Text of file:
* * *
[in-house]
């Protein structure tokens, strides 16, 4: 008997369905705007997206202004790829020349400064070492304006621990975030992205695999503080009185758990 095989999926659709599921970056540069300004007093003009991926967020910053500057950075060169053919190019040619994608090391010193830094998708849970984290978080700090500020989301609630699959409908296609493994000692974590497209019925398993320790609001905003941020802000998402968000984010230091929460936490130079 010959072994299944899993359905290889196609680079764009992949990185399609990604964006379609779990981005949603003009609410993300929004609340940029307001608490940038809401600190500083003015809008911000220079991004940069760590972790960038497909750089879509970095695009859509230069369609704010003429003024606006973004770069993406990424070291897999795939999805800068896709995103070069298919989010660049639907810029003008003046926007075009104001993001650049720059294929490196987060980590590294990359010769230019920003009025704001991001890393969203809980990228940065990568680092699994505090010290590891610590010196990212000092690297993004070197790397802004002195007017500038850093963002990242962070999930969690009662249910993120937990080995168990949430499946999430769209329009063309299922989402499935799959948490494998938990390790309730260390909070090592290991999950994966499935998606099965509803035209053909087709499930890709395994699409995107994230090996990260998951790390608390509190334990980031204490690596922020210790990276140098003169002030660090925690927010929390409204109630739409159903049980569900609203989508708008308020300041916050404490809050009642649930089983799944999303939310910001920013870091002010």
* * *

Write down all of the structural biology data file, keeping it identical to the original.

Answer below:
[in-house]
């Protein structure tokens, strides 16, 4: 008997369905705007997206202004790829020349400064070492304006621990975030992205695999503080009185758990 095989999926659709599921970056540069300004007093003009991926967020910053500057950075060169053919190019040619994608090391010193830094998708849970984290978080700090500020989301609630699959409908296609493994000692974590497209019925398993320790609001905003941020802000998402968000984010230091929460936490130079 010959072994299944899993359905290889196609680079764009992949990185399609990604964006379609779990981005949603003009609410993300929004609340940029307001608490940038809401600190500083003015809008911000220079991004940069760590972790960038497909750089879509970095695009859509230069369609704010003429003024606006973004770069993406990424070291897999795939999805800068896709995103070069298919989010660049639907810029003008003046926007075009104001993001650049720059294929490196987060980590590294990359010769230019920003009025704001991001890393969203809980990228940065990568680092699994505090010290590891610590010196990212000092690297993004070197790397802004002195007017500038850093963002990242962070999930969690009662249910993120937990080995168990949430499946999430769209329009063309299922989402499935799959948490494998938990390790309730260390909070090592290991999950994966499935998606099965509803035209053909087709499930890709395994699409995107994230090996990260998951790390608390509190334990980031204490690596922020210790990276140098003169002030660090925690927010929390409204109630739409159903049980569900609203989508708008308020300041916050404490809050009642649930089983799944999303939310910001920013870091002010």